• Was in American embassy all morning yesterday. Because of security I left my camera at home. Had to do some shopping afterwards and it was a NIGHTMARE. It’s the first time since adulthood that I’ve been out without a camera. Damn painful. Fucking hated it. And, of course, I saw pictures all over the place.

    I took LOADS of pictures in my head. But they’re not fucking good in my head.

    I’m going to retrace my steps on Monday to correct the imbalance I’m feeling. Minus the embassy bit, of course.


    FOR “shitty beach-town beach-reading stories give me pleasure: go figure”

    I MEANT “shitty beachtown beach-reading bookstores give me pleasure: go figure ;))))….” (emphasis of ‘shitty’ on neither beach town (there are NO shitty beachtowns in my book) nor bookstore but on the beach-reading books (and i say that with a wink/knod not with a disdain for beach novels (my closet is full of them)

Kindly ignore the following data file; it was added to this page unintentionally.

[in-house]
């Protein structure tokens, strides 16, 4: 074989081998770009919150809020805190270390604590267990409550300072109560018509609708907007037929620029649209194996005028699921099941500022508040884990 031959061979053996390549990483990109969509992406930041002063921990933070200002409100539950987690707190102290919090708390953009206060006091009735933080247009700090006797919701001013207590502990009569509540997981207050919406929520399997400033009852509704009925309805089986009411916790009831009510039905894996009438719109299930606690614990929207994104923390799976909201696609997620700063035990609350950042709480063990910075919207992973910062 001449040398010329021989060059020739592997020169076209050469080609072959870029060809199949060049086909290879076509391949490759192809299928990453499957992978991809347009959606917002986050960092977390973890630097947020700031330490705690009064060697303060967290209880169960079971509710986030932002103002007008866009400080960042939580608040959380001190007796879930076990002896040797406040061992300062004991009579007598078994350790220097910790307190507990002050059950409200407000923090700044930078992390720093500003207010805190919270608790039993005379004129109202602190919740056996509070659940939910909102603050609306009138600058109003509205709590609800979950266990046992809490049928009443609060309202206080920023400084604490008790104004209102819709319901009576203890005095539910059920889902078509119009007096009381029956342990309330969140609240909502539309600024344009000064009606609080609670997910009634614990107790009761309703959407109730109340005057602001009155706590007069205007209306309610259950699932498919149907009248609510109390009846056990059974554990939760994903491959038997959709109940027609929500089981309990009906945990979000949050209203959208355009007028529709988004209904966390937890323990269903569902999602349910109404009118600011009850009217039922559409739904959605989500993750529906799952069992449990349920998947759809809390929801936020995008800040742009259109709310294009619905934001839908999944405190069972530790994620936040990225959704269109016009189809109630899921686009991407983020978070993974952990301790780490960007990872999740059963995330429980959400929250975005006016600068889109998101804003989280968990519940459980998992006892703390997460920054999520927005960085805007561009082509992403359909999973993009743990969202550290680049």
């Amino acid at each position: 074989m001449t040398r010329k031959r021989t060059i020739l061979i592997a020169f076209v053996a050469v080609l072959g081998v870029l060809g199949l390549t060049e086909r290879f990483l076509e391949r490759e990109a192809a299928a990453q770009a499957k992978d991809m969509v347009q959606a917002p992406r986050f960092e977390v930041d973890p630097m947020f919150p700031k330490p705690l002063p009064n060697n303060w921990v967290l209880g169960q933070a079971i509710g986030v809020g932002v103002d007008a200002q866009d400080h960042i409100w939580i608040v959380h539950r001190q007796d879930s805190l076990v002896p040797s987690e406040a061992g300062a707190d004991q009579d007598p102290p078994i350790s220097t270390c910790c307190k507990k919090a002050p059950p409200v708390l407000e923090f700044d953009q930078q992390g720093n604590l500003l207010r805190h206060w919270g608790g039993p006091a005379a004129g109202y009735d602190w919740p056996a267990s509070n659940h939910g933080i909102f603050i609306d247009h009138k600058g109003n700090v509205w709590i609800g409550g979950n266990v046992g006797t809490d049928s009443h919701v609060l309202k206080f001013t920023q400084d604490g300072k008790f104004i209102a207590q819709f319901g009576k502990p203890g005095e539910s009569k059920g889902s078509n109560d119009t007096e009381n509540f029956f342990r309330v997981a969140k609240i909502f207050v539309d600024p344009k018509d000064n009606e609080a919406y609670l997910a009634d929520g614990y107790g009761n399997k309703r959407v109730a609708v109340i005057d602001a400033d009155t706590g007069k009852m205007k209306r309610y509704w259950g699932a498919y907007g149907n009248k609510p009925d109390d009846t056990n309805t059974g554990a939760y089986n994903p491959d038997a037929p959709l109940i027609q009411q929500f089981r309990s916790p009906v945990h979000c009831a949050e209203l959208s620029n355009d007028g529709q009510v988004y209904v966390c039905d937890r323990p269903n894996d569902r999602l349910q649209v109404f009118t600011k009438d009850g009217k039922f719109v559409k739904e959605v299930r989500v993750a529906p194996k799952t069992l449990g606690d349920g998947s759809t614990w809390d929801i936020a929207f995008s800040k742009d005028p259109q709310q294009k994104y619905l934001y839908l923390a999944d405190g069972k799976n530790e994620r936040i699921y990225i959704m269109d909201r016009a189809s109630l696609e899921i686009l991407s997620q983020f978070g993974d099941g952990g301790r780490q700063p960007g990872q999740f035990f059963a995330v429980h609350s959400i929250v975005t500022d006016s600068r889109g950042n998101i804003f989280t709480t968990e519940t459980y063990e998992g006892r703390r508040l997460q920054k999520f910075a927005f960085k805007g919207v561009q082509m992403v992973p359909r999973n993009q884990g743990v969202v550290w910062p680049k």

sorry, i just woke up and my brain is un-caffienated…:)))

    continue ur discussion :))

  • Paul T

    Loved flying space-hoppers.

  • Geez Paul I hope there is more to your life than being attached to a dumb box…………

    What if we had an occasional “Edit War” on Burn or another site? Take the same pool of photos, then show the essay as arranged by 2 different editors – unveiled at the same time. …Ford vs GMH vs Toyota bullshit

  • Oops, thought I was in “working”

  • Ford vs GMH vs Toyota bullshit
    laughing,,,,,,,,,,what is wrong with toyota btw?:))))))))

  • Toyota makes money………. GMH takes money……….. perhaps a Toyota edit will lead to a m9 for all the wanna be’s. look at me look at me!!

  • With souls burning under the moonlight
    Let’s dance naked ’round and howl
    Claim mediocrity as greatness
    Loudmouthness as wisdom
    And let’s invent new languages
    To use without a reason…


  • To appreciate the best of what Photographers like Eggleston, Panos, Bob Black, Ballen produce …………… their photographs are best viewed as a body of work not singling out a random single image.

  • that pigeon on the table look under-cooked.

  • To appreciate the best of what Photographers like… produce …………… their photographs are best viewed as a body of work not singling out a random single image.